Defendant was tried for burglary but convicted of the lesser offense of criminal trespass. He was sentenced to the maximum sentence of 12 months confinement. Held:
1. After the impaneling of the jury but prior to the presentation of evidence, the trial court instructed the jury as to the procedure that would be used in the trial of the case. This instruction included: "The defendant may offer evidence if he desires but he is not required to do so under the law, but if defendant does offer evidence, then the state may present evidence to rebut and then the defendant may offer evidence to rebut the state's rebuttal testimony, if any." It is claimed that the above was given in lieu of a pre-evidentiary charge tendered by defendant and was error. The defendant's written request essentially outlined the concepts of reasonable doubt burden of proof, and presumption of innocence. While the record does not reveal that the court gave the foregoing instruction in place of defendant's written request, nonetheless even if this did occur no error was committed. The charge as given was correct. The defendant admits and the record shows that the substance of the written request was given to the jury prior to retiring for deliberations at the conclusion of the presentation of the evidence. Defendant was entitled to no more. There is no requirement that a trial court charge on substantive matters such as reasonable doubt and presumption of innocence prior to the presentation of evidence. In Decker v. State, 139 Ga. App. 707 (4) (229 SE2d 520)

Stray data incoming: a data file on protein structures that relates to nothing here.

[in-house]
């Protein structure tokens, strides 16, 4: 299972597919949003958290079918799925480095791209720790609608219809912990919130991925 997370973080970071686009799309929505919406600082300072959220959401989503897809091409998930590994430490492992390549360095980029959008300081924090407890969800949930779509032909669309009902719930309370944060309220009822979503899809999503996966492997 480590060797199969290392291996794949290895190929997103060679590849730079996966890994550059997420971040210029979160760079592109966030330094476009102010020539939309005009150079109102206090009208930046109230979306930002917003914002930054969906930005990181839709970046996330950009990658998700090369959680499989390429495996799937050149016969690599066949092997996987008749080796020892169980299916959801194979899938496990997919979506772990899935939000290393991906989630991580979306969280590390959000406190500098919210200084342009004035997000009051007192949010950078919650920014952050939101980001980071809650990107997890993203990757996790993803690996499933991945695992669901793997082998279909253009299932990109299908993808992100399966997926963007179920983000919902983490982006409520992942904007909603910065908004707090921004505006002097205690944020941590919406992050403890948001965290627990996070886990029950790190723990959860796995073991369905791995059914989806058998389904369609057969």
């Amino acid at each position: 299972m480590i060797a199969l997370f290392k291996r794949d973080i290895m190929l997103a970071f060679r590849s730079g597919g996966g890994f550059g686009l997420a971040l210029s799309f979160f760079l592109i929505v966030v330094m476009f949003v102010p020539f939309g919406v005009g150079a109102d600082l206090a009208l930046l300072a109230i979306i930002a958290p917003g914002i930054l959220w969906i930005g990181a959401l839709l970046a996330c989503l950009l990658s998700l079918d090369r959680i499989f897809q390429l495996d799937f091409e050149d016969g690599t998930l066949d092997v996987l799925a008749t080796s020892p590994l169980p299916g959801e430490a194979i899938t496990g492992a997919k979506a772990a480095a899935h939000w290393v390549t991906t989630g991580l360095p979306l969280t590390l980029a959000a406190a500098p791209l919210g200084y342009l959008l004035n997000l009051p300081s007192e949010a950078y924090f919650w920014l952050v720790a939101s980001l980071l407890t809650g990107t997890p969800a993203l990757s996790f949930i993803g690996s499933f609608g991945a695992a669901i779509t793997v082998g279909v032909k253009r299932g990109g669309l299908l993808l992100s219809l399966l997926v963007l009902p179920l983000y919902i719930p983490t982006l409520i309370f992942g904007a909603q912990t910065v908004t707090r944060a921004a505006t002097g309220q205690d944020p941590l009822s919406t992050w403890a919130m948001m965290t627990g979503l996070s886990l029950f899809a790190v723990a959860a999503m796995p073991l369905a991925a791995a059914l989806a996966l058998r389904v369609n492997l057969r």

, we commended educating lay persons as to trial procedures by a pre-evidentiary charge but no requirement was imposed that an instruction of this nature was mandatory. We only cautioned that if a charge is given it should be correct and not prejudicial.
2. Defendant complains that he was harmed because the trial court gave an unrealistic and incorrect charge as to consideration to be given the lesser included offense of criminal trespass. We have examined this charge and find that it was correct.
3. The defendant enumerates error in the imposition of the maximum sentence since it was based on an improper standard. In essence, the contention is based on a statement by the trial court that defendant was a burglar based on the evidence. Defendant admitted a prior misdemeanor conviction for which he received a probated sentence. If the sentence imposed is within legal limits as it is here, the discretion of the trial court in assessing punishment cannot be interfered with by the appellate courts. Coppage v. State, 4 Ga. App. 696 (62 SE 113).
Lewis R. Slaton, District Attorney, Joseph J. Drolet, Donald J. Stein, Assistant District Attorneys, for appellee.